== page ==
• Specifics to do with toileting – RADAR keys to open accessible toilets that are kept locked using a standard key format. Can’t Wait cards which seem to sit in an odd place – they are intended for use by people who are usually verbal to reinforce or replace a verbal request to use a toilet – with part of the theatre of the request coming from the card appearing to be official (though they’re not).
  • cards and other items to explain in simple terms that you have a particular disability or illness eg. Autism Alert cards, that are often created by the well known charities and are reasonably easy to obtain on request. Here’s another by the Bladder and Bowel Foundation
  • tools that originate from disabled adults making the things that work for them see eg. Stickman Communications, the Curly Hair Project, Codeword Pineapple, Cancer on Board badges, Doodlepeople, Sootmegs
  • tools that originate from work developed by Speech and Language Therapists, see eg. products produced by the Play Doctors, like communication fans, communication passports
  • medical alert bracelets, necklaces and other items intended for emergency communication eg. Medic Alert, ICE Communication Cards, some carers emergency card schemes, message in a bottle schemes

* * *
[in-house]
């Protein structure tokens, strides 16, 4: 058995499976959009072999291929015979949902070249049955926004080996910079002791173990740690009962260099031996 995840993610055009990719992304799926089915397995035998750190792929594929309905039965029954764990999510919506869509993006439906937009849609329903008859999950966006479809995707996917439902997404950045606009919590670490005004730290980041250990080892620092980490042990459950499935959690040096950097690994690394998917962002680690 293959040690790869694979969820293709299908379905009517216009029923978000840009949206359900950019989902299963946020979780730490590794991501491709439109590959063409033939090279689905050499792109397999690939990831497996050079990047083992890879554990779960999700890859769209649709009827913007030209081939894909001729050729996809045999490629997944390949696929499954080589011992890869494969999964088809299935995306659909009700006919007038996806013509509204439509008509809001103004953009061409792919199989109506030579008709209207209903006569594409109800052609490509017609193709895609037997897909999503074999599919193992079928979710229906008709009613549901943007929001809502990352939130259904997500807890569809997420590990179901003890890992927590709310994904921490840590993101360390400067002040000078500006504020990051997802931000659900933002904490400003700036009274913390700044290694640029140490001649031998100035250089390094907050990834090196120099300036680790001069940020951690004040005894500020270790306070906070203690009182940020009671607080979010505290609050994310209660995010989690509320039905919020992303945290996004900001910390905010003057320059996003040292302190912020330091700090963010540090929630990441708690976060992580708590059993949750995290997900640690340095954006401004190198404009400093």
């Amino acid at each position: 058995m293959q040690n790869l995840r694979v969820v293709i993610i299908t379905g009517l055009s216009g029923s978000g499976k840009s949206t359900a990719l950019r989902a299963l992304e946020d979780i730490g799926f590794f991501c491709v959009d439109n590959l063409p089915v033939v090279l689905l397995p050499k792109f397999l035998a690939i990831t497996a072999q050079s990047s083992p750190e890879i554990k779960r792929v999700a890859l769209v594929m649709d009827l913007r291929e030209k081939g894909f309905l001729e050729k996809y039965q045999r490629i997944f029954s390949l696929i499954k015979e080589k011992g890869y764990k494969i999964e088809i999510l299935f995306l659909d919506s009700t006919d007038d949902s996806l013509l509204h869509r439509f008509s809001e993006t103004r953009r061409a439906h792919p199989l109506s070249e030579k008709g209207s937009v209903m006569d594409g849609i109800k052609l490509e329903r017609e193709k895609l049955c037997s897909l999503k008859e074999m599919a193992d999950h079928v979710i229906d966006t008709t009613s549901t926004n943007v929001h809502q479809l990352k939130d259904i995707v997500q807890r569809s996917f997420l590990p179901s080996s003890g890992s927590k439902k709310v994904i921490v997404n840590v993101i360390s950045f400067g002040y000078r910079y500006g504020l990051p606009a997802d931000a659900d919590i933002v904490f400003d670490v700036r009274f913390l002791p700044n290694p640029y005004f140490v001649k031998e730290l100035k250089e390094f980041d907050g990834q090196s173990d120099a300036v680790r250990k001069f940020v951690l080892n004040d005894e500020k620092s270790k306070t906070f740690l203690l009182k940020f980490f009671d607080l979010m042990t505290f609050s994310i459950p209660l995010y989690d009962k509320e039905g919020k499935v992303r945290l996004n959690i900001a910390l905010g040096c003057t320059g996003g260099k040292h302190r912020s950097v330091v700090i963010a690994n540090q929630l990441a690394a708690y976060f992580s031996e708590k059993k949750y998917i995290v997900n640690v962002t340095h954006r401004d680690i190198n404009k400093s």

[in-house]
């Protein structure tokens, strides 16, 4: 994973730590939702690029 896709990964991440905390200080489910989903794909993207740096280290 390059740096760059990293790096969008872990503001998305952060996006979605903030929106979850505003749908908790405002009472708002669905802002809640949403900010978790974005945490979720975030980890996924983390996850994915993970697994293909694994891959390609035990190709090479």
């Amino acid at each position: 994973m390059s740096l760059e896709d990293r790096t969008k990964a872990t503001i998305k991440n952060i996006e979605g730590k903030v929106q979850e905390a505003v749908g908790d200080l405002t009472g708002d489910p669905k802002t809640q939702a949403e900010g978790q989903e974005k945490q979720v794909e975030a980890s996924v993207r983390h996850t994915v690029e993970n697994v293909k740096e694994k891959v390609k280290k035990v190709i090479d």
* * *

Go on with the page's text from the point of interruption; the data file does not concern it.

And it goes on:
• situation specific tools eg. hospital passports, Disability/About Me Passport for assisting in person communication with Job Centre Plus staff, Reasonable Adjustment Passports and Wellness Action Plans for use in the workplace – many of these tools are designed for communicating information that has to be communicated repeatedly in an efficient way.

Communication support for travelling – trains

This is deliberately timed non-COVID-19 content; sometimes it’s useful to think about other things for a while. Though COVID-19 wise, it is worth considering what is written here in preparation for non-confident public transport users starting to use it again, when it becomes available for more general use. Some people may be sufficiently out of practice that they’ll need a bit of help regaining their previous level of confidence.

This isn’t a post about English National Concessionary Passes (for free bus travel) or Disabled Persons Railcards or the equivalent ones for the National Express. I’ll write about them some other time, but they are reasonably well known.

What’s less easy to find and thus is something I want to write about is the plethora of different documents / cards / badges made as communication support aids by the various different companies that run transport services and by some Local Authorities.